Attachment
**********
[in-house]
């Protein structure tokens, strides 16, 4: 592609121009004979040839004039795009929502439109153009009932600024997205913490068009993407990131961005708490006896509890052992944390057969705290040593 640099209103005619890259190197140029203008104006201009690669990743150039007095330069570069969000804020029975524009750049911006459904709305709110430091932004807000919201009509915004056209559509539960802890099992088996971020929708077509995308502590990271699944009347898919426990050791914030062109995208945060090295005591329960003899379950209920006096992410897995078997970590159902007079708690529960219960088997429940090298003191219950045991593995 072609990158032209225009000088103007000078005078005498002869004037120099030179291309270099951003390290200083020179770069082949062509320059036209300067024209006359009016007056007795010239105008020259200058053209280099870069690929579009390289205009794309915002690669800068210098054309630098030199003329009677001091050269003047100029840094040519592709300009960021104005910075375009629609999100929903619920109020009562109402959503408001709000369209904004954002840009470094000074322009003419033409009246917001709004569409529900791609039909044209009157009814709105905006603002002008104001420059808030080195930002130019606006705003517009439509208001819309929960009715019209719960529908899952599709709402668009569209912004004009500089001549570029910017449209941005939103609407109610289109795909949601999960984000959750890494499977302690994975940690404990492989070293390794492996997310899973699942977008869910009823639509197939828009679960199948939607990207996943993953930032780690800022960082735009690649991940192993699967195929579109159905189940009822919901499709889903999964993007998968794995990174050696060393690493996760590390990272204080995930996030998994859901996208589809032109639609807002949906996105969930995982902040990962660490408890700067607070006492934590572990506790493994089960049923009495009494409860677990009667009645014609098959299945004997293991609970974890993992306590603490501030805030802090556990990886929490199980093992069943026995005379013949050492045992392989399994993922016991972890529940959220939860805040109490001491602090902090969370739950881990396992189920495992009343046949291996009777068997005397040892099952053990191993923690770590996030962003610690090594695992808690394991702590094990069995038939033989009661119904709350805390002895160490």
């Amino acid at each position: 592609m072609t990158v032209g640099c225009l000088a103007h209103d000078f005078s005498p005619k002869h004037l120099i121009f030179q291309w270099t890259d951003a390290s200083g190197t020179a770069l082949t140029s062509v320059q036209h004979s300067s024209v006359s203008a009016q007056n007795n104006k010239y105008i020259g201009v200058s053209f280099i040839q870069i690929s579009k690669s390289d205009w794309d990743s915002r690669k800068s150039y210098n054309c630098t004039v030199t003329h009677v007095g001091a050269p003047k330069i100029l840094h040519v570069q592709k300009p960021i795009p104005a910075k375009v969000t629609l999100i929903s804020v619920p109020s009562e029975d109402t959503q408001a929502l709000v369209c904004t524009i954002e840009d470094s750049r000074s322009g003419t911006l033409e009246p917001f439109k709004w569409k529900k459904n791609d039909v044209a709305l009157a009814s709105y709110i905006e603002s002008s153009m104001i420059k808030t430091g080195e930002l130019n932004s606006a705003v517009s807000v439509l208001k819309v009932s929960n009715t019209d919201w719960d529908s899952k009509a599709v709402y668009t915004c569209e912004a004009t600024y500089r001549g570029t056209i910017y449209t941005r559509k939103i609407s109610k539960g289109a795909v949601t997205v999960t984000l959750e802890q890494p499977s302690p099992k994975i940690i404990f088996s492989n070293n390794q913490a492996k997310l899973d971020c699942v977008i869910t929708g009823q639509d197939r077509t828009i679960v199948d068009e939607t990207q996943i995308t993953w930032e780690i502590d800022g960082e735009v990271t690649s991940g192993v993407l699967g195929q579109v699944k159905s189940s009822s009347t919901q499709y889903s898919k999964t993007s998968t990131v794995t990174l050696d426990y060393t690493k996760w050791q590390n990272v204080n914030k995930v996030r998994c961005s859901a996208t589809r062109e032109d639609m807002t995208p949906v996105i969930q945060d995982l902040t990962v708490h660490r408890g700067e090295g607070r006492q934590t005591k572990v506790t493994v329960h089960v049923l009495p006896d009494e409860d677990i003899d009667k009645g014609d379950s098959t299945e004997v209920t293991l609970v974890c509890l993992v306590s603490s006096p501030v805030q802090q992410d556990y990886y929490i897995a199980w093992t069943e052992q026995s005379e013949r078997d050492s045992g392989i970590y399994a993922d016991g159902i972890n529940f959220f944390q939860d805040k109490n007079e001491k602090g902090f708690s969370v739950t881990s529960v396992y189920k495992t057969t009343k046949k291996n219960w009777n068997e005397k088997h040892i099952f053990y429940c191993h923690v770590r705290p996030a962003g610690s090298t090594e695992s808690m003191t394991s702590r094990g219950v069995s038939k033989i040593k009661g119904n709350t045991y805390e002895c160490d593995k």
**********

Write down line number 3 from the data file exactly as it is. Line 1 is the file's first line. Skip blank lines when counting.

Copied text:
């Amino acid at each position: 592609m072609t990158v032209g640099c225009l000088a103007h209103d000078f005078s005498p005619k002869h004037l120099i121009f030179q291309w270099t890259d951003a390290s200083g190197t020179a770069l082949t140029s062509v320059q036209h004979s300067s024209v006359s203008a009016q007056n007795n104006k010239y105008i020259g201009v200058s053209f280099i040839q870069i690929s579009k690669s390289d205009w794309d990743s915002r690669k800068s150039y210098n054309c630098t004039v030199t003329h009677v007095g001091a050269p003047k330069i100029l840094h040519v570069q592709k300009p960021i795009p104005a910075k375009v969000t629609l999100i929903s804020v619920p109020s009562e029975d109402t959503q408001a929502l709000v369209c904004t524009i954002e840009d470094s750049r000074s322009g003419t911006l033409e009246p917001f439109k709004w569409k529900k459904n791609d039909v044209a709305l009157a009814s709105y709110i905006e603002s002008s153009m104001i420059k808030t430091g080195e930002l130019n932004s606006a705003v517009s807000v439509l208001k819309v009932s929960n009715t019209d919201w719960d529908s899952k009509a599709v709402y668009t915004c569209e912004a004009t600024y500089r001549g570029t056209i910017y449209t941005r559509k939103i609407s109610k539960g289109a795909v949601t997205v999960t984000l959750e802890q890494p499977s302690p099992k994975i940690i404990f088996s492989n070293n390794q913490a492996k997310l899973d971020c699942v977008i869910t929708g009823q639509d197939r077509t828009i679960v199948d068009e939607t990207q996943i995308t993953w930032e780690i502590d800022g960082e735009v990271t690649s991940g192993v993407l699967g195929q579109v699944k159905s189940s009822s009347t919901q499709y889903s898919k999964t993007s998968t990131v794995t990174l050696d426990y060393t690493k996760w050791q590390n990272v204080n914030k995930v996030r998994c961005s859901a996208t589809r062109e032109d639609m807002t995208p949906v996105i969930q945060d995982l902040t990962v708490h660490r408890g700067e090295g607070r006492q934590t005591k572990v506790t493994v329960h089960v049923l009495p006896d009494e409860d677990i003899d009667k009645g014609d379950s098959t299945e004997v209920t293991l609970v974890c509890l993992v306590s603490s006096p501030v805030q802090q992410d556990y990886y929490i897995a199980w093992t069943e052992q026995s005379e013949r078997d050492s045992g392989i970590y399994a993922d016991g159902i972890n529940f959220f944390q939860d805040k109490n007079e001491k602090g902090f708690s969370v739950t881990s529960v396992y189920k495992t057969t009343k046949k291996n219960w009777n068997e005397k088997h040892i099952f053990y429940c191993h923690v770590r705290p996030a962003g610690s090298t090594e695992s808690m003191t394991s702590r094990g219950v069995s038939k033989i040593k009661g119904n709350t045991y805390e002895c160490d593995k």